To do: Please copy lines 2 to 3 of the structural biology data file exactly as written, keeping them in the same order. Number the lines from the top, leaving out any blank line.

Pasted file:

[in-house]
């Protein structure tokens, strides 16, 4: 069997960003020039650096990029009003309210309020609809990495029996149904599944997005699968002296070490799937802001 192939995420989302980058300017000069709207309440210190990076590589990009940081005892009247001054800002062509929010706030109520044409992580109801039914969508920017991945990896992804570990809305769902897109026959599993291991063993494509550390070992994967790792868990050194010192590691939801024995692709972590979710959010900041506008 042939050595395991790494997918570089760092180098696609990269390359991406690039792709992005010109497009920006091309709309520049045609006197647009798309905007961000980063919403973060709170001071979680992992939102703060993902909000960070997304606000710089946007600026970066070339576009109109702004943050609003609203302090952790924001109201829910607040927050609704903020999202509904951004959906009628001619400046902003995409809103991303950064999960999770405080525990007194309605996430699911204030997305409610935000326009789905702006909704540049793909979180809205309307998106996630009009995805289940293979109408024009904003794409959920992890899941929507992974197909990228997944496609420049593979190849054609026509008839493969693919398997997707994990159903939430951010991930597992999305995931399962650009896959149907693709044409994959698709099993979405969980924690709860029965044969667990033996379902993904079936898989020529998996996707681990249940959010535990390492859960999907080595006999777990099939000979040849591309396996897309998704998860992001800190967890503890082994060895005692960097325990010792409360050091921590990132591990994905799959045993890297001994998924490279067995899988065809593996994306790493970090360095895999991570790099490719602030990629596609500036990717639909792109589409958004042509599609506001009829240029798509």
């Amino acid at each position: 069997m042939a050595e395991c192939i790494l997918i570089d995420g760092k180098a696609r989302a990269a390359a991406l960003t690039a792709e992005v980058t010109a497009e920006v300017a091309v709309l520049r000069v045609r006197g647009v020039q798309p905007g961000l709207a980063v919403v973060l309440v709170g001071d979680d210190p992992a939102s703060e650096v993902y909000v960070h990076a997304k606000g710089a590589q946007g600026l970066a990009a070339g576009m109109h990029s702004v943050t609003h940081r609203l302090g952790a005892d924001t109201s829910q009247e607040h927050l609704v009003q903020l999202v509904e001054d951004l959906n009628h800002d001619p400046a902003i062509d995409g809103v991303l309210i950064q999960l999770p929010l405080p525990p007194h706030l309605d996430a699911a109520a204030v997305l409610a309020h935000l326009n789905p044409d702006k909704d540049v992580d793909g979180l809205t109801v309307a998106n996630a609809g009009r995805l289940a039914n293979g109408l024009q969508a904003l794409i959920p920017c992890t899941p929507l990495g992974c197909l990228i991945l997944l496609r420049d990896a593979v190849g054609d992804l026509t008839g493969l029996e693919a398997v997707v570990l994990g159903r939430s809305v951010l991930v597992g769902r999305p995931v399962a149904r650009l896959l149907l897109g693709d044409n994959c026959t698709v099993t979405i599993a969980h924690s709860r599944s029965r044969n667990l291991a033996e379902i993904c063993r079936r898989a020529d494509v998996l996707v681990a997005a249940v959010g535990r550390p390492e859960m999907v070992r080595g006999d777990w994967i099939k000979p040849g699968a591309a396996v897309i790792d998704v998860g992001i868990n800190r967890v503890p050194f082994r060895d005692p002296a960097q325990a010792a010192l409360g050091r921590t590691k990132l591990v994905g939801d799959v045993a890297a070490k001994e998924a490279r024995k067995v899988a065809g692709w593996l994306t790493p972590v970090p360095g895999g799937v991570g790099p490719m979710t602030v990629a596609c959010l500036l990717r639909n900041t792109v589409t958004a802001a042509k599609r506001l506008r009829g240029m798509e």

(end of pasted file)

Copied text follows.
């Protein structure tokens, strides 16, 4: 069997960003020039650096990029009003309210309020609809990495029996149904599944997005699968002296070490799937802001 192939995420989302980058300017000069709207309440210190990076590589990009940081005892009247001054800002062509929010706030109520044409992580109801039914969508920017991945990896992804570990809305769902897109026959599993291991063993494509550390070992994967790792868990050194010192590691939801024995692709972590979710959010900041506008 042939050595395991790494997918570089760092180098696609990269390359991406690039792709992005010109497009920006091309709309520049045609006197647009798309905007961000980063919403973060709170001071979680992992939102703060993902909000960070997304606000710089946007600026970066070339576009109109702004943050609003609203302090952790924001109201829910607040927050609704903020999202509904951004959906009628001619400046902003995409809103991303950064999960999770405080525990007194309605996430699911204030997305409610935000326009789905702006909704540049793909979180809205309307998106996630009009995805289940293979109408024009904003794409959920992890899941929507992974197909990228997944496609420049593979190849054609026509008839493969693919398997997707994990159903939430951010991930597992999305995931399962650009896959149907693709044409994959698709099993979405969980924690709860029965044969667990033996379902993904079936898989020529998996996707681990249940959010535990390492859960999907080595006999777990099939000979040849591309396996897309998704998860992001800190967890503890082994060895005692960097325990010792409360050091921590990132591990994905799959045993890297001994998924490279067995899988065809593996994306790493970090360095895999991570790099490719602030990629596609500036990717639909792109589409958004042509599609506001009829240029798509």
């Amino acid at each position: 069997m042939a050595e395991c192939i790494l997918i570089d995420g760092k180098a696609r989302a990269a390359a991406l960003t690039a792709e992005v980058t010109a497009e920006v300017a091309v709309l520049r000069v045609r006197g647009v020039q798309p905007g961000l709207a980063v919403v973060l309440v709170g001071d979680d210190p992992a939102s703060e650096v993902y909000v960070h990076a997304k606000g710089a590589q946007g600026l970066a990009a070339g576009m109109h990029s702004v943050t609003h940081r609203l302090g952790a005892d924001t109201s829910q009247e607040h927050l609704v009003q903020l999202v509904e001054d951004l959906n009628h800002d001619p400046a902003i062509d995409g809103v991303l309210i950064q999960l999770p929010l405080p525990p007194h706030l309605d996430a699911a109520a204030v997305l409610a309020h935000l326009n789905p044409d702006k909704d540049v992580d793909g979180l809205t109801v309307a998106n996630a609809g009009r995805l289940a039914n293979g109408l024009q969508a904003l794409i959920p920017c992890t899941p929507l990495g992974c197909l990228i991945l997944l496609r420049d990896a593979v190849g054609d992804l026509t008839g493969l029996e693919a398997v997707v570990l994990g159903r939430s809305v951010l991930v597992g769902r999305p995931v399962a149904r650009l896959l149907l897109g693709d044409n994959c026959t698709v099993t979405i599993a969980h924690s709860r599944s029965r044969n667990l291991a033996e379902i993904c063993r079936r898989a020529d494509v998996l996707v681990a997005a249940v959010g535990r550390p390492e859960m999907v070992r080595g006999d777990w994967i099939k000979p040849g699968a591309a396996v897309i790792d998704v998860g992001i868990n800190r967890v503890p050194f082994r060895d005692p002296a960097q325990a010792a010192l409360g050091r921590t590691k990132l591990v994905g939801d799959v045993a890297a070490k001994e998924a490279r024995k067995v899988a065809g692709w593996l994306t790493p972590v970090p360095g895999g799937v991570g790099p490719m979710t602030v990629a596609c959010l500036l990717r639909n900041t792109v589409t958004a802001a042509k599609r506001l506008r009829g240029m798509e």